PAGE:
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IB Micro Economics, PED (price elasticity of demand) and Firms

  1. Mar 8, 2017 #1
    1. The problem statement, all variables and given/known data
    What is it: Practice Paper 1 b question for SL Economics IB

    Question: Discuss why it may be important for a firm to have a knowledge of price elasticity of demand.

    PS: It isn't stated explicitly to use a diagram, but my understanding is all Paper 1 questions need to be answered with diagrams to receive full points.

    2. Relevant equations
    NA as far as I understand it. I don't think any equations are needed.

    3. The attempt at a solution
    I was taught way back to use DEDE to answer everything. I always struggle with second d, diagram. (doing retakes, teaching was a while ago)

    Define: Price Elasticity of demand - Price elasticity of demand is a measure of how much the quantity demanded of a product changes when there is a change in the price of the product.

    Evaluate: PED is important for a firm to have knowledge on because it can help them to maximize profit and minimize lost profits due to the concepts important to PED. If a product has a higher price, it tends to have a more elastic demand because consumers are more concerned when the price of an expensive product rises than they are when the price of an inexpensive product rises. This concept helps a firm know the risks and advantages of changing a products price. Simultaneously, the relationship between price and demand is almost directly related to a firm's potential revenue. They want to find the optimal price so that the price * the quantity sold equals as high a number as it can. If a product has inelastic price elasticity, such as cigarettes, the firm can charge a higher price, without losing a huge amount of demand and potentially earning more money. On the other hand, a product such as a particular brand of bottled water, has a elastic price elasticity as a result of the high amount competition and tiny amount of variability in quality. So, in the case of the water bottle, a firm would be unable to realistically set a high price and make more money, for demand would go down too low.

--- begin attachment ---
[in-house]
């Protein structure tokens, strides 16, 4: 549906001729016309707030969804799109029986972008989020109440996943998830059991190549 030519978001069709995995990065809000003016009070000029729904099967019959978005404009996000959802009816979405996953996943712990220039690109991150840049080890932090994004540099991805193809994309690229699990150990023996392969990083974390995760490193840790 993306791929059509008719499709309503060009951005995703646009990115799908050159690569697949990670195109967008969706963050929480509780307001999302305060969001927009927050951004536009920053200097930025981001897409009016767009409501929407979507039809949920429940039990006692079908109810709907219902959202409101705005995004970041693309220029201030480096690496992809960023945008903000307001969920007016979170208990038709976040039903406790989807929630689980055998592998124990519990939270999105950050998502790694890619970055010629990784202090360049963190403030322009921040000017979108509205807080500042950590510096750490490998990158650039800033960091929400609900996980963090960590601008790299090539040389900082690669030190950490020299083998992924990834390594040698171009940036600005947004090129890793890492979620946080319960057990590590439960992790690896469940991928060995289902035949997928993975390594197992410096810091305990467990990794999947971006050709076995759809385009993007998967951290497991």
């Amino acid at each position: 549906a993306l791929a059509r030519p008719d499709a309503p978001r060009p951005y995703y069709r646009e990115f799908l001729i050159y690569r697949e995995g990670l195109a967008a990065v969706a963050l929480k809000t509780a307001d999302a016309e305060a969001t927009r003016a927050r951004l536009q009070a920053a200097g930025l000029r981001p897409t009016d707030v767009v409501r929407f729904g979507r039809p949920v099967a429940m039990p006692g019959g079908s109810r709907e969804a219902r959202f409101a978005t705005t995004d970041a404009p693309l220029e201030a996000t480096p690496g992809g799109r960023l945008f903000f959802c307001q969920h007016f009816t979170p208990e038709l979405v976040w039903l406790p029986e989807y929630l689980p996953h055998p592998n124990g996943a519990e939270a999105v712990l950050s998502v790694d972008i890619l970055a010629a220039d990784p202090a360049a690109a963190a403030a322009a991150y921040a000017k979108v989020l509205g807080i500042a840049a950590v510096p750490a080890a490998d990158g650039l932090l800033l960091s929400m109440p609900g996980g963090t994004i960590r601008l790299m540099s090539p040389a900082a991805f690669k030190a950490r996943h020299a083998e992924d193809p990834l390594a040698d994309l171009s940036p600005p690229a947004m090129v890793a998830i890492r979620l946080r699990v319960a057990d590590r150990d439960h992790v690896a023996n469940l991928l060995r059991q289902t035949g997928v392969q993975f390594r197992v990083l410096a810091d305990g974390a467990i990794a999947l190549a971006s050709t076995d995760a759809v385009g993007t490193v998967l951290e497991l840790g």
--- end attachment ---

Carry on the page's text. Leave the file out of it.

My issue here is simply with the diagram and uncertainty on how much I need to cover in my answer. I assume I need to use a supply/demand curve, but what should I show on it? Just the shift in Q demanded in relationship to a change in price with the bottled water vs cigarettes? Would that be enough?

    (I'm bad at drawing diagrams, I'd appreciate it if someone would draw an example of what I need, though that isn't 100% necessary.)
     
    Last edited by a moderator: Mar 9, 2017
  2. jcsd
  3. Mar 12, 2017 #2

    phinds

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    2016 Award

    I can't help you much but I would caution you about the following statement:
    While it's true that it TENDS that way, you can't overlook things like a very high cost AIDS drug. The demand is quite rigid ... get the drug or die.

    Also with high end "obvious consumption" items, exclusivity can increase demand as prices go up which is of course the opposite of normal PED
     
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